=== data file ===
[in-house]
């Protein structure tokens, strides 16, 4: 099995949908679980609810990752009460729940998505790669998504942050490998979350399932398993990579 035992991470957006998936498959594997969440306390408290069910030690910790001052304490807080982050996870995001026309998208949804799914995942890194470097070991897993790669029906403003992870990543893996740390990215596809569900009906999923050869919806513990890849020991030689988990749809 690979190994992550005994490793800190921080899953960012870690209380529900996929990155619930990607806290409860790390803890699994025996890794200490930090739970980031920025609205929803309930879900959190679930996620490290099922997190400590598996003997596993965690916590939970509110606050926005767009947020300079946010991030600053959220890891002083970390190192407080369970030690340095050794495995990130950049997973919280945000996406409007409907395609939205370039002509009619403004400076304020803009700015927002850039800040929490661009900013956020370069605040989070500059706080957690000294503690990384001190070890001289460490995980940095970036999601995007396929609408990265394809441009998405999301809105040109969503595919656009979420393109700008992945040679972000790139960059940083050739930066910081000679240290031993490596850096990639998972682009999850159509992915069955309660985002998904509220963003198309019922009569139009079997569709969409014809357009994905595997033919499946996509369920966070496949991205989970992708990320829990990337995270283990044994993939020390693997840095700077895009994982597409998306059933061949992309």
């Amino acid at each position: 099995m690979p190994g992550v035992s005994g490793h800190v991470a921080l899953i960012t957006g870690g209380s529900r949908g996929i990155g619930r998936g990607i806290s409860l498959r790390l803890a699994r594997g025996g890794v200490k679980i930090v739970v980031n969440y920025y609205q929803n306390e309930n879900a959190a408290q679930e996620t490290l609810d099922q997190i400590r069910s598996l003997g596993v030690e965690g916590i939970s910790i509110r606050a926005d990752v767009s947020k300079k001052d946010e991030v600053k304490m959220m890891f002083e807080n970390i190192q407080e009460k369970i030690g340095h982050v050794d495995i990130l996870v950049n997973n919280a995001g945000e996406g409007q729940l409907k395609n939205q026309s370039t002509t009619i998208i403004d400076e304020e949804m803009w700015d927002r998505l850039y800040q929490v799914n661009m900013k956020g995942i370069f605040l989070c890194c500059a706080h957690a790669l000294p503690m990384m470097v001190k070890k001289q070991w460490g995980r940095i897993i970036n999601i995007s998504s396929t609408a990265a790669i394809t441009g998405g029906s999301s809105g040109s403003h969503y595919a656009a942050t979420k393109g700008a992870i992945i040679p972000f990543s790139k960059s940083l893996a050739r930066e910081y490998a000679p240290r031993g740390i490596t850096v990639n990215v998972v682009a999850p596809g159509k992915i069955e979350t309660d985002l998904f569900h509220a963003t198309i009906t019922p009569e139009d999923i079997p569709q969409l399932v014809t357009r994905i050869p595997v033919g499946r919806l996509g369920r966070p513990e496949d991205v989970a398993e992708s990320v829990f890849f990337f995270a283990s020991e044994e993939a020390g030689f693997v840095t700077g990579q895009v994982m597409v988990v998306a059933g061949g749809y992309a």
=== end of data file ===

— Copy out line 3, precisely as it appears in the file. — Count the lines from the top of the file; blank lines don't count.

């Amino acid at each position: 099995m690979p190994g992550v035992s005994g490793h800190v991470a921080l899953i960012t957006g870690g209380s529900r949908g996929i990155g619930r998936g990607i806290s409860l498959r790390l803890a699994r594997g025996g890794v200490k679980i930090v739970v980031n969440y920025y609205q929803n306390e309930n879900a959190a408290q679930e996620t490290l609810d099922q997190i400590r069910s598996l003997g596993v030690e965690g916590i939970s910790i509110r606050a926005d990752v767009s947020k300079k001052d946010e991030v600053k304490m959220m890891f002083e807080n970390i190192q407080e009460k369970i030690g340095h982050v050794d495995i990130l996870v950049n997973n919280a995001g945000e996406g409007q729940l409907k395609n939205q026309s370039t002509t009619i998208i403004d400076e304020e949804m803009w700015d927002r998505l850039y800040q929490v799914n661009m900013k956020g995942i370069f605040l989070c890194c500059a706080h957690a790669l000294p503690m990384m470097v001190k070890k001289q070991w460490g995980r940095i897993i970036n999601i995007s998504s396929t609408a990265a790669i394809t441009g998405g029906s999301s809105g040109s403003h969503y595919a656009a942050t979420k393109g700008a992870i992945i040679p972000f990543s790139k960059s940083l893996a050739r930066e910081y490998a000679p240290r031993g740390i490596t850096v990639n990215v998972v682009a999850p596809g159509k992915i069955e979350t309660d985002l998904f569900h509220a963003t198309i009906t019922p009569e139009d999923i079997p569709q969409l399932v014809t357009r994905i050869p595997v033919g499946r919806l996509g369920r966070p513990e496949d991205v989970a398993e992708s990320v829990f890849f990337f995270a283990s020991e044994e993939a020390g030689f693997v840095t700077g990579q895009v994982m597409v988990v998306a059933g061949g749809y992309a």